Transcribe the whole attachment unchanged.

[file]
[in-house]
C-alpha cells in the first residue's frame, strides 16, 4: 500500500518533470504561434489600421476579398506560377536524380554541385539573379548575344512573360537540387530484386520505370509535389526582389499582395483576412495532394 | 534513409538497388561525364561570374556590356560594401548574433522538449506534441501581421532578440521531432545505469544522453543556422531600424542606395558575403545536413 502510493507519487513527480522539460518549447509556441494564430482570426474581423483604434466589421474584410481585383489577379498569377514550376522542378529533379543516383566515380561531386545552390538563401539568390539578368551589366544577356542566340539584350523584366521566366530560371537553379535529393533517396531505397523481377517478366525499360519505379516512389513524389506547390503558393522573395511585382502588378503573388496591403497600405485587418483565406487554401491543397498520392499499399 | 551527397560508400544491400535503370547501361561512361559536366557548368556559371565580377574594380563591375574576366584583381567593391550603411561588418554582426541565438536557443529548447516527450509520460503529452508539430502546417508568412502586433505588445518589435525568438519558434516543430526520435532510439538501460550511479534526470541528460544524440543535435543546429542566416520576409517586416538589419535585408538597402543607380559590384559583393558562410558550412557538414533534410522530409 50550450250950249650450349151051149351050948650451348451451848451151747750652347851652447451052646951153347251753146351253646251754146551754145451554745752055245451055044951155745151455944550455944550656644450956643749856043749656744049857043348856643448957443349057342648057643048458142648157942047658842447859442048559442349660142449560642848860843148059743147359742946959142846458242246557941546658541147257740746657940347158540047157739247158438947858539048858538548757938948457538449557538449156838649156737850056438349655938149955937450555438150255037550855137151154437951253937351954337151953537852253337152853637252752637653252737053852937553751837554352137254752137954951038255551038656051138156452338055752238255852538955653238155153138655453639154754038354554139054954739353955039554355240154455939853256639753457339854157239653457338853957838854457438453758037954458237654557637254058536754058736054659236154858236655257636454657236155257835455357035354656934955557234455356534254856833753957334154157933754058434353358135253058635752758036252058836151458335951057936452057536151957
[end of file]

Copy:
[in-house]
C-alpha cells in the first residue's frame, strides 16, 4: 500500500518533470504561434489600421476579398506560377536524380554541385539573379548575344512573360537540387530484386520505370509535389526582389499582395483576412495532394 | 534513409538497388561525364561570374556590356560594401548574433522538449506534441501581421532578440521531432545505469544522453543556422531600424542606395558575403545536413 502510493507519487513527480522539460518549447509556441494564430482570426474581423483604434466589421474584410481585383489577379498569377514550376522542378529533379543516383566515380561531386545552390538563401539568390539578368551589366544577356542566340539584350523584366521566366530560371537553379535529393533517396531505397523481377517478366525499360519505379516512389513524389506547390503558393522573395511585382502588378503573388496591403497600405485587418483565406487554401491543397498520392499499399 | 551527397560508400544491400535503370547501361561512361559536366557548368556559371565580377574594380563591375574576366584583381567593391550603411561588418554582426541565438536557443529548447516527450509520460503529452508539430502546417508568412502586433505588445518589435525568438519558434516543430526520435532510439538501460550511479534526470541528460544524440543535435543546429542566416520576409517586416538589419535585408538597402543607380559590384559583393558562410558550412557538414533534410522530409 50550450250950249650450349151051149351050948650451348451451848451151747750652347851652447451052646951153347251753146351253646251754146551754145451554745752055245451055044951155745151455944550455944550656644450956643749856043749656744049857043348856643448957443349057342648057643048458142648157942047658842447859442048559442349660142449560642848860843148059743147359742946959142846458242246557941546658541147257740746657940347158540047157739247158438947858539048858538548757938948457538449557538449156838649156737850056438349655938149955937450555438150255037550855137151154437951253937351954337151953537852253337152853637252752637653252737053852937553751837554352137254752137954951038255551038656051138156452338055752238255852538955653238155153138655453639154754038354554139054954739353955039554355240154455939853256639753457339854157239653457338853957838854457438453758037954458237654557637254058536754058736054659236154858236655257636454657236155257835455357035354656934955557234455356534254856833753957334154157933754058434353358135253058635752758036252058836151458335951057936452057536151957